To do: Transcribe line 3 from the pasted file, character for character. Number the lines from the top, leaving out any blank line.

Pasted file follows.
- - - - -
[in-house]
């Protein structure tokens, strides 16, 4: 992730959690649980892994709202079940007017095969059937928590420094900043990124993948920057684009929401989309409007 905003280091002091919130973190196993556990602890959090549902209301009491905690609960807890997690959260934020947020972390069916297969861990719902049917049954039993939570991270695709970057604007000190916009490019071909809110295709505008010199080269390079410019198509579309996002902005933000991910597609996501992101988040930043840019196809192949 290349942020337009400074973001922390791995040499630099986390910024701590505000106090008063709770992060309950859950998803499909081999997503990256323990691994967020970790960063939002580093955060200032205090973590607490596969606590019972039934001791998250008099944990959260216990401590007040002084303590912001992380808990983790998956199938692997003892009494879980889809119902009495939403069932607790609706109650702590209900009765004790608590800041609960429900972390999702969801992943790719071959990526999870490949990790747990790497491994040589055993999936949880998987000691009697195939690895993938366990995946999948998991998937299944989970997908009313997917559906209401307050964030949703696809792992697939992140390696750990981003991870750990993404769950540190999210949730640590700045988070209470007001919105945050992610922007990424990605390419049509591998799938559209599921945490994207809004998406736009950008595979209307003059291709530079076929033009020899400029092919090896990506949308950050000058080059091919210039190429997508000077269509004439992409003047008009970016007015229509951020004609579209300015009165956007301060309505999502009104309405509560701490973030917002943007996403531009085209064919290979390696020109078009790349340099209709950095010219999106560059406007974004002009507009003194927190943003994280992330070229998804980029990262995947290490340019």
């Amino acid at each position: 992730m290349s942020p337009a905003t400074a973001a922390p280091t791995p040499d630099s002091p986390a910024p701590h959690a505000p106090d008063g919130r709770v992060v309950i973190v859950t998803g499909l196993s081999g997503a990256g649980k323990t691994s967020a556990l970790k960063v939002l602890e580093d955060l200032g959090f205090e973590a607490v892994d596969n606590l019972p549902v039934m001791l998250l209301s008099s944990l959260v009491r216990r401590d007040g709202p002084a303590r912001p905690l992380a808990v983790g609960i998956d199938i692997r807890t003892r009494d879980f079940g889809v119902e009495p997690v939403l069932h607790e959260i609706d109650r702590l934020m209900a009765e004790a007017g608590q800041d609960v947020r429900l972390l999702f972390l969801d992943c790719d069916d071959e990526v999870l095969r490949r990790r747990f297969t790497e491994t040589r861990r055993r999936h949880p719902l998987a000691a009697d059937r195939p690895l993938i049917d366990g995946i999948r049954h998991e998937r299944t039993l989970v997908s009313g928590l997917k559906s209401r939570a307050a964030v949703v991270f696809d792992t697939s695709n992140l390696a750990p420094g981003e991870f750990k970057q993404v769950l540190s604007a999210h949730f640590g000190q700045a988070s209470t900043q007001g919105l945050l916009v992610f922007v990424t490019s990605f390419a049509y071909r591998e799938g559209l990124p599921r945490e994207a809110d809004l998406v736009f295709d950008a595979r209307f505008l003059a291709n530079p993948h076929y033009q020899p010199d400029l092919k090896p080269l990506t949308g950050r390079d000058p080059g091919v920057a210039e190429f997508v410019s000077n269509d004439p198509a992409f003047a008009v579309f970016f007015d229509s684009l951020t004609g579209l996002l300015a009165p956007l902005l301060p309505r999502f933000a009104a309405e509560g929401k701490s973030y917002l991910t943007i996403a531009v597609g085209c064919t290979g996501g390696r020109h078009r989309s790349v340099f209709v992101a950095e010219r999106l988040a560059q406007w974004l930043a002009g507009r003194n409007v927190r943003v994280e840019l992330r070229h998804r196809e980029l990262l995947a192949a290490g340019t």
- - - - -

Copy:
């Amino acid at each position: 992730m290349s942020p337009a905003t400074a973001a922390p280091t791995p040499d630099s002091p986390a910024p701590h959690a505000p106090d008063g919130r709770v992060v309950i973190v859950t998803g499909l196993s081999g997503a990256g649980k323990t691994s967020a556990l970790k960063v939002l602890e580093d955060l200032g959090f205090e973590a607490v892994d596969n606590l019972p549902v039934m001791l998250l209301s008099s944990l959260v009491r216990r401590d007040g709202p002084a303590r912001p905690l992380a808990v983790g609960i998956d199938i692997r807890t003892r009494d879980f079940g889809v119902e009495p997690v939403l069932h607790e959260i609706d109650r702590l934020m209900a009765e004790a007017g608590q800041d609960v947020r429900l972390l999702f972390l969801d992943c790719d069916d071959e990526v999870l095969r490949r990790r747990f297969t790497e491994t040589r861990r055993r999936h949880p719902l998987a000691a009697d059937r195939p690895l993938i049917d366990g995946i999948r049954h998991e998937r299944t039993l989970v997908s009313g928590l997917k559906s209401r939570a307050a964030v949703v991270f696809d792992t697939s695709n992140l390696a750990p420094g981003e991870f750990k970057q993404v769950l540190s604007a999210h949730f640590g000190q700045a988070s209470t900043q007001g919105l945050l916009v992610f922007v990424t490019s990605f390419a049509y071909r591998e799938g559209l990124p599921r945490e994207a809110d809004l998406v736009f295709d950008a595979r209307f505008l003059a291709n530079p993948h076929y033009q020899p010199d400029l092919k090896p080269l990506t949308g950050r390079d000058p080059g091919v920057a210039e190429f997508v410019s000077n269509d004439p198509a992409f003047a008009v579309f970016f007015d229509s684009l951020t004609g579209l996002l300015a009165p956007l902005l301060p309505r999502f933000a009104a309405e509560g929401k701490s973030y917002l991910t943007i996403a531009v597609g085209c064919t290979g996501g390696r020109h078009r989309s790349v340099f209709v992101a950095e010219r999106l988040a560059q406007w974004l930043a002009g507009r003194n409007v927190r943003v994280e840019l992330r070229h998804r196809e980029l990262l995947a192949a290490g340019t």